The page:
Phishing Attacks Increase During Emotional Events
We are currently amidst an unprecedented global event. The outbreak of the Coronavirus Virus 2019 (COVID-19) – now officially a pandemic according to the World Health Organisation (WHO). This has caused apprehension globally, ultimately resulting in lockdowns, travel bans, panic buying, and economic turmoil. As increased social distancing measures are put in place and take effect, and with most activities/events shifted online, it is therefore of paramount importance to protect personal information from Phishing & Social Engineering Attacks
Vulnerable People Can Lead To Vulnerabilities Being Exploited
Fear can cause even the most diligent individuals to let their guard down and fall victim to social engineering scams such as phishing.
Phishing through emails or texts is one of the most common techniques used to acquire sensitive information such as usernames and passwords. This is most often achieved by scammers impersonating widely used and trusted companies with the hope an unsuspecting user would be fooled into believing its legitimacy.
Examples of COVID-19 Phishing Attacks
Recently, scammers have been exploiting coronavirus fears by posing as health and medical organisations. The World Health Organisation (WHO) and the National Health Service (NHS) have both been impersonated through emails that ask people to click fake links to important coronavirus information. These links can download malicious software or direct people to false sites that harvest important data that is later used for fraudulent activity.
“Other topics of phishing emails range from new home working policies sent from ‘HR’ to calendar invites for conference calls.”
Social Engineering COVID-19 Case Studies
In addition to phishing emails, social engineering scams targeting people through online websites and communications are also on the rise. These include fake charities seeking coronavirus-related donations, as well as so-called “romance scams”, where criminals build a relationship with their victims online, then ask for money to be transferred due to unfortunate circumstances — being quarantined due to coronavirus, for example.
In a particularly sinister move, cybercriminals have been incorporating a legitimate interactive dashboard detailing global Coronavirus infections and deaths into malicious web sites geared towards distributing password-stealing malware.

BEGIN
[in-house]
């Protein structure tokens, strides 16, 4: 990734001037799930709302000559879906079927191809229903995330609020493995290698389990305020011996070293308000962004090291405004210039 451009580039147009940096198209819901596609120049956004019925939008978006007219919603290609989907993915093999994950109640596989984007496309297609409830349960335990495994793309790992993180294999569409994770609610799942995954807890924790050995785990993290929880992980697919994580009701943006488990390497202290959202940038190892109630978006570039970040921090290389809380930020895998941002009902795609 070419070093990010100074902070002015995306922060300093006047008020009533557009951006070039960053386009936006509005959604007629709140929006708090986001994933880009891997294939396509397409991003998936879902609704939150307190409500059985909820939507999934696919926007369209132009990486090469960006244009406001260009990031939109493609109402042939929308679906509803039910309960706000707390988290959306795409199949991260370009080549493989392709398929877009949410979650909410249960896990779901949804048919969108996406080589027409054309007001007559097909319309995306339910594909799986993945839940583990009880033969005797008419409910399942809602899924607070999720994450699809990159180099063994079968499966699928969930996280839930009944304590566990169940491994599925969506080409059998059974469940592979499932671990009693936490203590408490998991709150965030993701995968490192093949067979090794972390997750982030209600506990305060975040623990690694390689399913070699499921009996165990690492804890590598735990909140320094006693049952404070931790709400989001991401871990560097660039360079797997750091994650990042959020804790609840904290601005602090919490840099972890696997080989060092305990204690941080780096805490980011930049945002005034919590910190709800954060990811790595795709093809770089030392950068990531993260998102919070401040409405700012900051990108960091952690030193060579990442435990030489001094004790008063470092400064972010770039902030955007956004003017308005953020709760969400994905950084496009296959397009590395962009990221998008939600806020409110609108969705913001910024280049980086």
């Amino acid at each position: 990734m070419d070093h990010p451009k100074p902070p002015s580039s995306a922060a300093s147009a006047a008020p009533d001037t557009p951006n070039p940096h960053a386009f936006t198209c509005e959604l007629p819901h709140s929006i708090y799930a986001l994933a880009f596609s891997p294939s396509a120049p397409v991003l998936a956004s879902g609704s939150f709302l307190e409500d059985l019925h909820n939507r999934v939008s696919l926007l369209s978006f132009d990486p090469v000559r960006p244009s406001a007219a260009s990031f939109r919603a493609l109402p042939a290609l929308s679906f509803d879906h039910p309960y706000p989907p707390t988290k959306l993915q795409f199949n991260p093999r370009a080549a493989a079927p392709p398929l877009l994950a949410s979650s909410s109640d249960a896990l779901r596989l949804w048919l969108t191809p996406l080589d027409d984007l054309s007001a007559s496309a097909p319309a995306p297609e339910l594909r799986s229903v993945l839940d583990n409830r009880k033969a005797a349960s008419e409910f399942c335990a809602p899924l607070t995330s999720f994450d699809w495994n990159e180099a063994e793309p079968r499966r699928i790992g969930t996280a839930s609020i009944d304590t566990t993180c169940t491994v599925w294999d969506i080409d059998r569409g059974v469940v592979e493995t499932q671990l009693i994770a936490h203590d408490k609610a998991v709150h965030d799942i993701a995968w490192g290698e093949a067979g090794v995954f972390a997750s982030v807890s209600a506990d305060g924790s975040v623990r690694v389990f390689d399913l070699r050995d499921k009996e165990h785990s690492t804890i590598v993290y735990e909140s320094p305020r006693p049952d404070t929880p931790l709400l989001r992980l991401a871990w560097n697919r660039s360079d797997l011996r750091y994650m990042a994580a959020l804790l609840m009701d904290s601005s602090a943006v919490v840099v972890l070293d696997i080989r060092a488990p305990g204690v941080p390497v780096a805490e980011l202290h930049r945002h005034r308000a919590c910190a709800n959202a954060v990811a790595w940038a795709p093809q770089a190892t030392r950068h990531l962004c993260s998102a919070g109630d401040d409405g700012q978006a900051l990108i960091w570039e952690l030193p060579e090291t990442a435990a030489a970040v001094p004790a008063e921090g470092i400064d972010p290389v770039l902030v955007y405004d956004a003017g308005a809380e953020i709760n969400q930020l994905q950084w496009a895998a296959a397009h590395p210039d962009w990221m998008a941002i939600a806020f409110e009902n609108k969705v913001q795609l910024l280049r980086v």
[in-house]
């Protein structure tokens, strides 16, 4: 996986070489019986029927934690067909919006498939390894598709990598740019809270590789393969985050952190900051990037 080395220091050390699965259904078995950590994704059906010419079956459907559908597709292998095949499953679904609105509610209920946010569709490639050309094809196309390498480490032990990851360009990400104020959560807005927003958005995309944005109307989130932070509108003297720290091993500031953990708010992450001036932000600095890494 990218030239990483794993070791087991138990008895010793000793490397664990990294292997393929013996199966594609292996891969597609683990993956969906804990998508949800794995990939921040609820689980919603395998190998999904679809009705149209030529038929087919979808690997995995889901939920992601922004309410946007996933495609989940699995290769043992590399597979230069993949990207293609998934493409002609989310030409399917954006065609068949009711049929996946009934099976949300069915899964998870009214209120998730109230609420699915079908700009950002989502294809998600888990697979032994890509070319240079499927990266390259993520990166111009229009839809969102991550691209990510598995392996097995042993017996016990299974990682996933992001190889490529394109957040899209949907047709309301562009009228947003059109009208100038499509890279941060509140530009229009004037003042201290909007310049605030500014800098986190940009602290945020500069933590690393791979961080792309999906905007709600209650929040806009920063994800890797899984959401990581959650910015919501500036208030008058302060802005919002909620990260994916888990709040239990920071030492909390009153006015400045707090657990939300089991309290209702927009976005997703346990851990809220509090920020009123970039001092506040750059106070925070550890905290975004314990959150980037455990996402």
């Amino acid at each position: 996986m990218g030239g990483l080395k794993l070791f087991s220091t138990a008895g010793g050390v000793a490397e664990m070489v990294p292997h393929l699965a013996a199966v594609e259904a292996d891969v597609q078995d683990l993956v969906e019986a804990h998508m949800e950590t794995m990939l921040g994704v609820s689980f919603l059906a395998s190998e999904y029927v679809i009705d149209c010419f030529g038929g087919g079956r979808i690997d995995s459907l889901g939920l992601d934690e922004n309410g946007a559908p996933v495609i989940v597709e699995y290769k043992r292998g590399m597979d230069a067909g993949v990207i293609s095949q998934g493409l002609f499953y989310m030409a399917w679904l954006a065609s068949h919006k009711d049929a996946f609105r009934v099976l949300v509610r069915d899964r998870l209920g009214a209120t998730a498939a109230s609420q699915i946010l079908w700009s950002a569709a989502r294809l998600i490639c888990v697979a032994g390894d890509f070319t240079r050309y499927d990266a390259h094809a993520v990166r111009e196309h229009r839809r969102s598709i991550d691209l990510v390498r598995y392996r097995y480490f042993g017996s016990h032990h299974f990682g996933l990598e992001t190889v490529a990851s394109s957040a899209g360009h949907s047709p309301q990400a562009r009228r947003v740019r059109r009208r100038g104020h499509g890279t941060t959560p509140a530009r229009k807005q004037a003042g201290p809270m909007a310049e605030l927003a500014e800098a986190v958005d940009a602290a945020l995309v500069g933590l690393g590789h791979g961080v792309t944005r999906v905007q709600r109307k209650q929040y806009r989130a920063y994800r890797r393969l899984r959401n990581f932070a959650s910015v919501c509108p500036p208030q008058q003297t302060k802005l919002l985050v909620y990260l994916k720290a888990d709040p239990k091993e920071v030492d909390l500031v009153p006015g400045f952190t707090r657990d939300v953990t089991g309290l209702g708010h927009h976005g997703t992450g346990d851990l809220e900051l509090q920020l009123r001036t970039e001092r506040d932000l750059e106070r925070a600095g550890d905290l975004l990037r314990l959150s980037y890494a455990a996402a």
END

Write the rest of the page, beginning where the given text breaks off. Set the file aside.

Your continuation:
Expert Cybersecurity Tips For Staying Safe
In light of these new, more targeted scams, it is important to understand that the security awareness of individuals is at the forefront of tackling these types of attacks.
Some quick tips to have in mind are as follows:
- Take a moment to really read the content of the email. Check the sender, the grammar and the message. Ask yourself whether you expected the message in the first place.
- Avoid opening attachments within emails from senders you do not recognise. These attachments could contain malicious content, such as ransomware, that can infect your device and steal your information.
- If you are unsure, don’t click links within emails. Hover over them before clicking on them to see where they direct you. A phishing email may claim to be from a legitimate company and when you click the link to the website, it may look exactly as you expect. If in doubt, visit websites by inputting the URL yourself. Business use encryption, Secure Socket Layer (SSL). Certificate “errors” can be a warning sign that something is not right with the website.
- Be wary of emails or phone calls requesting account information or requesting you to verify your account. Think about what they are asking for and whether it is something you expect to give.
Ultimately its key to use common sense and be on your guard. Just as you are in the physical world with your handwashing, social isolation and two-metre distance from others, its also key to think before you act online.
Any questions or concerns, please email email@example.com and we will do our best to assist you.
Want to carry on your education? Check out our Q&A with our Principal Cybersecurity Consultant as he discusses COVID-19 risks, including the exposure consumer-grade video conferencing could bring.
Corisande Evans, one of SureCloud’s Cybersecurity consultants, delivers a variety of pen-testing and cybersecurity-related engagements. Corisande has a background in Forensics and Open Source Intelligence Investigations as well as Red Teaming and both physical and technical Social Engineering.
Corisande is passionate about security, especially about security awareness. She has delivered training sessions to a range of different skill and seniority levels to ensure that the first line of defence, ‘The Human at the Keyboard’ has the best chance to fight against opportunistic attackers. Cori is a proud member of the Security Senoritas.